My point here is that (say) the costs of running a gas fired power station are 50% fixed, 50% variable (i.e. proportionate to the about of electricity produced - due mainly to the cost of the input fuel).

The Unit cost of electricity from such a plant operating at 10% capacity (i.e. only at times of extreme peak demand/low average wind speeds) is (50+50/10)/10 = 5.5 per 1% unit capacity

If that same plant is operating at 50% capacity the equivalent unit costs is (50+50/2)/50 = 1.5 per 1% unit capacity - in other words almost 4 times cheaper.  Thus there is a marginal cost to maintaining more redundancy because of greater intermittency in the system.

"It's a mystery to me - the game commences, For the usual fee - plus expenses, Confidential information - it's in my diary..."

by Frank Schnittger (mail Frankschnittger at hot male dotty communists) on Sat Jul 19th, 2008 at 04:49:36 AM EST
[ Parent ]
"Peaker" gas-fired power plants are already profitable while being used only 2-5% of the time. The reason for that is that they function only during price peaks, where peaks can be 50-100 times higher than normal prices for short periods. So they make enough money from very kWh, and overall emit very little carbon, while providing a vital service to the grid.

Thus you can easily maintain redundancy at a very low overall cost.

In the long run, we're all dead. John Maynard Keynes

by Jerome a Paris (etg@eurotrib.com) on Sat Jul 19th, 2008 at 12:02:42 PM EST
[ Parent ]
You're actually reinforcing my point that the higher the level of redundancy, the higher the UNIT cost of a peaker station - especially if they require 50-100 times higher than normal prices to maintain profitability.  (In terms of carbon emissions they are, as you say, relatively insignificant).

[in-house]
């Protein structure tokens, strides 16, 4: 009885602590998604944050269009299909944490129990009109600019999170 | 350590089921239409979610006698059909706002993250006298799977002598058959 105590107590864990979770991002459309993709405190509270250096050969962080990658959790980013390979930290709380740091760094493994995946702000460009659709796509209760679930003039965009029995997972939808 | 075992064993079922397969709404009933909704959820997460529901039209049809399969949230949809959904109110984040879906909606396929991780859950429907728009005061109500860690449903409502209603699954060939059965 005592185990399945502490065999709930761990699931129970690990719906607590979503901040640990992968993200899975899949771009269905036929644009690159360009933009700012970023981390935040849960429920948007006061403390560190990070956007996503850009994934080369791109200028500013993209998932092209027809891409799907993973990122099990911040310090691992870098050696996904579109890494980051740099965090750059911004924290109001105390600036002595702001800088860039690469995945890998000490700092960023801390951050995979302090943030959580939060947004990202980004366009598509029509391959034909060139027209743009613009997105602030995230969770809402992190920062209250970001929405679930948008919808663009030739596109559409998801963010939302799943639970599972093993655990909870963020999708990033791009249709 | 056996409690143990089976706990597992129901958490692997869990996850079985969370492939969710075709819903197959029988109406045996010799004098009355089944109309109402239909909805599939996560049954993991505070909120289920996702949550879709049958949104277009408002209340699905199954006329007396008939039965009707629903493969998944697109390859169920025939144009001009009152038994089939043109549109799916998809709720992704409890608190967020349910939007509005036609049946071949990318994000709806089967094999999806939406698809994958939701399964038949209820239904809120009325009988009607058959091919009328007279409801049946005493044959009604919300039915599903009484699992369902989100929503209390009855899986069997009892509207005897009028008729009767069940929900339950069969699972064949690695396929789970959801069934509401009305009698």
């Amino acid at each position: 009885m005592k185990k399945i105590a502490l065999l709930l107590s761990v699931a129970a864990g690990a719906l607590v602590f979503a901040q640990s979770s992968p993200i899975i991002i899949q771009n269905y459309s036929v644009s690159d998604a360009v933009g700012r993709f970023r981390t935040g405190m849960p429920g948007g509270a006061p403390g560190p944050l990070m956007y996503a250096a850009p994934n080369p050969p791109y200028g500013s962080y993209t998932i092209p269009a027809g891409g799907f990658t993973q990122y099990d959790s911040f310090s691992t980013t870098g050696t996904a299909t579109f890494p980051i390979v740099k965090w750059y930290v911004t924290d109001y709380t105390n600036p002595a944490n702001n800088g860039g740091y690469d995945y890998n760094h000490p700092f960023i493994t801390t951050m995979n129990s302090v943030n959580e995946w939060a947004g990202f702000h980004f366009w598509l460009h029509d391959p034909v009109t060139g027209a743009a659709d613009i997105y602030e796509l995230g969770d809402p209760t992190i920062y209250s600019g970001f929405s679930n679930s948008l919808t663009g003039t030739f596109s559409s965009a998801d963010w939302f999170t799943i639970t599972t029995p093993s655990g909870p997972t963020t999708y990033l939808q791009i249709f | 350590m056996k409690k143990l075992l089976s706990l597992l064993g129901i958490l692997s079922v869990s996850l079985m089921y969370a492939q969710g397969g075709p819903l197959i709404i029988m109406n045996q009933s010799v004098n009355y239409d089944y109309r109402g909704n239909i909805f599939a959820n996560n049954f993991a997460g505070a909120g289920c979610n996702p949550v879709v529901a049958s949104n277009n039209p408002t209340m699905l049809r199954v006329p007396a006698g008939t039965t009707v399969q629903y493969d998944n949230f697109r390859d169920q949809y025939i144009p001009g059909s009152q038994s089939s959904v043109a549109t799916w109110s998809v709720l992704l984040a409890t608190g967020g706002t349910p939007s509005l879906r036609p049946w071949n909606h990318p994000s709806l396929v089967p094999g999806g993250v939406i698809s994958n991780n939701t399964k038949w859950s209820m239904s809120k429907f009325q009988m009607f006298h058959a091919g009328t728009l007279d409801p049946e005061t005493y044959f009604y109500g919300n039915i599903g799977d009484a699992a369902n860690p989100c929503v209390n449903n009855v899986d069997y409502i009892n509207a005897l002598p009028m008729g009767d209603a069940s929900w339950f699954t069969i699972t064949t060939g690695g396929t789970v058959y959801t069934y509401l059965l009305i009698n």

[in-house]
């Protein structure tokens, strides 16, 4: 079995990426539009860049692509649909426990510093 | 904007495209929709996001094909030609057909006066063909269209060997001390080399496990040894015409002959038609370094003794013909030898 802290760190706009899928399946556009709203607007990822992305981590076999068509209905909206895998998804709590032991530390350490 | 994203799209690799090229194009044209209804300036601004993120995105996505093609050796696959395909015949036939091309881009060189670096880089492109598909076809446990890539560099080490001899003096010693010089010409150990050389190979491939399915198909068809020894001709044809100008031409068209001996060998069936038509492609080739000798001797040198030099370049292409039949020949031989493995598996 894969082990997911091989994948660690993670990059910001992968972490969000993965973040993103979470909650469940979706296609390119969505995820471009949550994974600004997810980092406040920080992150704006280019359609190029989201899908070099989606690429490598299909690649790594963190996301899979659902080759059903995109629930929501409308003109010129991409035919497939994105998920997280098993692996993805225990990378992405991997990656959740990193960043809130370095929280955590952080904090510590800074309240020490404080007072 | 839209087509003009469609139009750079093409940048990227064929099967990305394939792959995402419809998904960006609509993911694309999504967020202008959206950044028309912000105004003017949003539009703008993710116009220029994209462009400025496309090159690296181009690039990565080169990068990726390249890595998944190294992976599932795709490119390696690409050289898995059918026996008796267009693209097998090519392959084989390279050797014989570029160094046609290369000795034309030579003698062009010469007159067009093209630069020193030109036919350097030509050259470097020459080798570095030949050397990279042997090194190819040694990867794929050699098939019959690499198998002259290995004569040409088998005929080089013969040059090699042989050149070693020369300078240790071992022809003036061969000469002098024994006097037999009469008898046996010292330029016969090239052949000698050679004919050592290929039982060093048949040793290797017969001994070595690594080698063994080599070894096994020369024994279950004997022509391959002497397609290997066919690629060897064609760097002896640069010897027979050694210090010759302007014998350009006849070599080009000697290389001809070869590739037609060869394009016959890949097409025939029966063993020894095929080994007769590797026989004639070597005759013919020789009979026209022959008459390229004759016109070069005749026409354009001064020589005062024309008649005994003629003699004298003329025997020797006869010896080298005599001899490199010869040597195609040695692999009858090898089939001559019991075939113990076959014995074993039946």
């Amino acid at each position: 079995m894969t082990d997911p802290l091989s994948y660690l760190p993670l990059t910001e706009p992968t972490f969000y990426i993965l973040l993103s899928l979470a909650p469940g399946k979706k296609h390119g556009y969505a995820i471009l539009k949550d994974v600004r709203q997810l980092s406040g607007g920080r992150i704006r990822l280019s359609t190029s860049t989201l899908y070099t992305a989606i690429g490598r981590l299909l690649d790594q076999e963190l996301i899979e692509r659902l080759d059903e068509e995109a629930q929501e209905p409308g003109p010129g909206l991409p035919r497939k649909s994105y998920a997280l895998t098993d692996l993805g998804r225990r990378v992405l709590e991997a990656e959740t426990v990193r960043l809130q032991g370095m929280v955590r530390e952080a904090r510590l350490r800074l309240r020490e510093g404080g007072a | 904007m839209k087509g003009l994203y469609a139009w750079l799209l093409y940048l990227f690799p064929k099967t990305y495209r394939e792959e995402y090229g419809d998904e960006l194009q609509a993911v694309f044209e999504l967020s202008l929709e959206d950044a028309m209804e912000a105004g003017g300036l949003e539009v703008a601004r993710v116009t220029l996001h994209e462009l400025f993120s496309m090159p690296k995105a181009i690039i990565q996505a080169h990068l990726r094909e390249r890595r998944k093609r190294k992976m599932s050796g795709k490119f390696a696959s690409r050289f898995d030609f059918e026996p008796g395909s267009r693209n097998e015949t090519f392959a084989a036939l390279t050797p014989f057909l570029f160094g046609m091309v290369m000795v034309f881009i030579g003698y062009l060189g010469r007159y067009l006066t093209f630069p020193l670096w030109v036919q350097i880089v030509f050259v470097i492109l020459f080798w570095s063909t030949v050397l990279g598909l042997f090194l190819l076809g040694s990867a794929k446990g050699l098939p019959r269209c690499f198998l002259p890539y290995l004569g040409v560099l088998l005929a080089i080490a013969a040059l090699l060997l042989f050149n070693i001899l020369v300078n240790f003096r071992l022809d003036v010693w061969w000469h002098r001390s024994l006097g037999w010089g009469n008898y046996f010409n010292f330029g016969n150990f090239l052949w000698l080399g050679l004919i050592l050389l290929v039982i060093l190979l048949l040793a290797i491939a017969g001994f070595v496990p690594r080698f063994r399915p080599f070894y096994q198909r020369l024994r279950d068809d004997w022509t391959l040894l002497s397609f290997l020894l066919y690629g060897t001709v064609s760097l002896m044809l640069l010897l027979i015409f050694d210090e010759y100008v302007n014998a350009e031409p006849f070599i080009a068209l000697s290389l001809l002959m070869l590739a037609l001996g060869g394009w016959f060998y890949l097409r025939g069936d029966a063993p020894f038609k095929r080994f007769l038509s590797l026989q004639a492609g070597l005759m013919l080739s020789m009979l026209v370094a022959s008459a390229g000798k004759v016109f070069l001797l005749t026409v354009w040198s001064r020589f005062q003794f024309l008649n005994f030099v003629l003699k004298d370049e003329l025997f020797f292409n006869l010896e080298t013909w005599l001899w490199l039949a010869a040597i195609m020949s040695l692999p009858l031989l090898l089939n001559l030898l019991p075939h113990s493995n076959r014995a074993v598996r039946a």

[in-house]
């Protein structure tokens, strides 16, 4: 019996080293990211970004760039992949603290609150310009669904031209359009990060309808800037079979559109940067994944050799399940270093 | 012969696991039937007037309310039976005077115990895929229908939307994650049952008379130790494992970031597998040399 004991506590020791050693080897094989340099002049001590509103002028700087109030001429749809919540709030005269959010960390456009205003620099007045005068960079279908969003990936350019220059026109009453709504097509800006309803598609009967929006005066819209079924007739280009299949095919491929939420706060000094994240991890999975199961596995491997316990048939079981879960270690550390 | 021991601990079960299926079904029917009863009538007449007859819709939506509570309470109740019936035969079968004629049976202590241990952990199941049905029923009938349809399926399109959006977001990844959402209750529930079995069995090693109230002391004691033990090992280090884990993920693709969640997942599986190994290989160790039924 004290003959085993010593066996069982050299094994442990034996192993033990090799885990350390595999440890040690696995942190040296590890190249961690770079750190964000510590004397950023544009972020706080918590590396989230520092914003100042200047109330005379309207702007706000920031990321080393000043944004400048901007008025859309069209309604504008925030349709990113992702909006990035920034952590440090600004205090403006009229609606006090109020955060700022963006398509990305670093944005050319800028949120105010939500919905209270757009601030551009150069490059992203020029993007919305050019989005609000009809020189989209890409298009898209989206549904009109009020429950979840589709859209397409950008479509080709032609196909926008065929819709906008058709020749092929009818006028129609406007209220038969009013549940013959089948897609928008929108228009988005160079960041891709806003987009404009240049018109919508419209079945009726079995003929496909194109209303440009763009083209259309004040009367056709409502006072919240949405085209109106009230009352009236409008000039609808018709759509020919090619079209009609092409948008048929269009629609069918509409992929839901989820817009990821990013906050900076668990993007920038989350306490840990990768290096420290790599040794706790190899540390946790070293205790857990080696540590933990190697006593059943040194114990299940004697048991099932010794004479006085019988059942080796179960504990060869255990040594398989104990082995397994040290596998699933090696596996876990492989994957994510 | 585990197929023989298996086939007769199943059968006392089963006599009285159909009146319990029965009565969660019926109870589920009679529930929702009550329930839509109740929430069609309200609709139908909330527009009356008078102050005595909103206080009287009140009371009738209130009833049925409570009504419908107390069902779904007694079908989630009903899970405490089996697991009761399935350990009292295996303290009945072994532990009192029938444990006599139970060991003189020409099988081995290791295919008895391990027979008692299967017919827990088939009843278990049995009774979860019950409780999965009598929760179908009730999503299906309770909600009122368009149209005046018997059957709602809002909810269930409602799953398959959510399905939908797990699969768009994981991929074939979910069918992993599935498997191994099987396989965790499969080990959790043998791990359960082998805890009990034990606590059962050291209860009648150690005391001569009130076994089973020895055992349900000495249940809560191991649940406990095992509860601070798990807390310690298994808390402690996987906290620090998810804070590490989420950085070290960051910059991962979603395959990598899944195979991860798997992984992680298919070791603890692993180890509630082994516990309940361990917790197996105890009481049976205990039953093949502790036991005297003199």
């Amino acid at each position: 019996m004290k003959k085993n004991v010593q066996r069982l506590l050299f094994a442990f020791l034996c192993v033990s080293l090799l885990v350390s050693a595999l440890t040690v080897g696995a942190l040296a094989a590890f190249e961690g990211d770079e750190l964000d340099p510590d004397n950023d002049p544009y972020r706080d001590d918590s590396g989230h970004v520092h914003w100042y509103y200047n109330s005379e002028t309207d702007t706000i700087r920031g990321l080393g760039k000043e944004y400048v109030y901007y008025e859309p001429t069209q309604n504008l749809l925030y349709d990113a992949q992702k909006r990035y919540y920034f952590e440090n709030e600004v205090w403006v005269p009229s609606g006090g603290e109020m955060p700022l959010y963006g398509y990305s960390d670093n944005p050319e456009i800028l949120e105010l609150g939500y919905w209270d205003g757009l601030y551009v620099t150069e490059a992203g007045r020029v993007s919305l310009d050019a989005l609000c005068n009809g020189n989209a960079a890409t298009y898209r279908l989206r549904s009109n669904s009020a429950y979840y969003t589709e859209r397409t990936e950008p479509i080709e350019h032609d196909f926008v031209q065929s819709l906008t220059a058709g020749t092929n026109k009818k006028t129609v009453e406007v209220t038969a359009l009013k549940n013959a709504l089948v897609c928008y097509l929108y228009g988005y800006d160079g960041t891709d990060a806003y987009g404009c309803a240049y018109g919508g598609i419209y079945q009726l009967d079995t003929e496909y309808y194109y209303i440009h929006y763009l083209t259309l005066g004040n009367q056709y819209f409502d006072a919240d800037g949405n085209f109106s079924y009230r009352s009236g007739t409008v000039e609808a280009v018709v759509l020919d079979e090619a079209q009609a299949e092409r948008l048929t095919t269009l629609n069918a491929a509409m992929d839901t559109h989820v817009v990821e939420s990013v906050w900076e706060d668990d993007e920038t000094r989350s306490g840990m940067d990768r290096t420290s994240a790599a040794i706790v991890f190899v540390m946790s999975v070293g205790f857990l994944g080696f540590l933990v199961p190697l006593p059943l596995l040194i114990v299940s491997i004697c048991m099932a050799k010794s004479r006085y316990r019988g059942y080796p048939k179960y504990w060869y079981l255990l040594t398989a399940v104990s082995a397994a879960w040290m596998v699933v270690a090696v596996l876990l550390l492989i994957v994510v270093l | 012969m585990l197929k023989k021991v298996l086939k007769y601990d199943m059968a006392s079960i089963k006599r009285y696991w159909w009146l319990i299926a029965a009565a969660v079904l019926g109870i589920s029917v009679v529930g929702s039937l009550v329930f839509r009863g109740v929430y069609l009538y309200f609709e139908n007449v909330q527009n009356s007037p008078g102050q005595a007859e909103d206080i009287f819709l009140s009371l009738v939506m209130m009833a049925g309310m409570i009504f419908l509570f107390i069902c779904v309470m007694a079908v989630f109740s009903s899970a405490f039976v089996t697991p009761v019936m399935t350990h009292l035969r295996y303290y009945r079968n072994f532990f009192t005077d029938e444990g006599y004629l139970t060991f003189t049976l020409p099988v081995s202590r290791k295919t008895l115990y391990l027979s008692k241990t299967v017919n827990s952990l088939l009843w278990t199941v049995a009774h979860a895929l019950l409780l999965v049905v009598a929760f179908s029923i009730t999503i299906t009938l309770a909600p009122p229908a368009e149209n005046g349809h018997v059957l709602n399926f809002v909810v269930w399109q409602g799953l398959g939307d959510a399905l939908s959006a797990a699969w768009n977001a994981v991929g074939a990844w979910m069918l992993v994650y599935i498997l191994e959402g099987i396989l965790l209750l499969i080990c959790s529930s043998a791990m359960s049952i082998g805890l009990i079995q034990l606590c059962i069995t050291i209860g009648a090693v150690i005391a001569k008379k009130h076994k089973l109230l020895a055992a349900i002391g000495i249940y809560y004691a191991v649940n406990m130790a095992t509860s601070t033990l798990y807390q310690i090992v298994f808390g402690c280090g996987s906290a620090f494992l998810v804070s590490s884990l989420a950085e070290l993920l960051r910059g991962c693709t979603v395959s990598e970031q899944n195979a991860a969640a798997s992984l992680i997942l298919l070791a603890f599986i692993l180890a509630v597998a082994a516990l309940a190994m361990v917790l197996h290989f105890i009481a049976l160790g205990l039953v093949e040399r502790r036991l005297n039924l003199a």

This is in any case very much a secondary point.  The greater point made above is that the wider the dispersal of windfarms and the larger the grid they are connected to, the less overall redundancy is required to provide a stable supply/demand platform.

"It's a mystery to me - the game commences, For the usual fee - plus expenses, Confidential information - it's in my diary..."

by Frank Schnittger (mail Frankschnittger at hot male dotty communists) on Sat Jul 19th, 2008 at 04:43:04 PM EST
[ Parent ]
W.r.t. bullet 2, I think you're wrong about that. The alternative to tapping the energy of the wind is to let it blow all the way to the North (or South) Pole - where the kinetic energy it carries will be converted to thermal energy, thus heating the system. I.o.w., you just redistribute some of the heating. And given the quantities of energy in play here, I'd guess that you'd need to cover the planet in windmills to get a significant effect.

W.r.t. bullet 5, the only household appliances I can think of that absolutely must have power continuously is the lighting and the refrigerator and freezer. Well, washing machines might have to be re-jigged a bit to cope with intermittency too. And while all these appliances must have power above a certain threshold more or less continuously, they are not that sensitive to voltage or current. Computers require a stable power supply, but putting a UPS in a computer is relatively straightforward, and may become standard issue if the grid starts acting up.

Big consumers, like factories and hospitals, will need separate solutions, of course, but the advantage here is that they are located in one place.

- Jake

Austerity can only be implemented in the shadow of a concentration camp.

by JakeS (JangoSierra 'at' gmail 'dot' com) on Sun Jul 20th, 2008 at 03:03:24 PM EST
[ Parent ]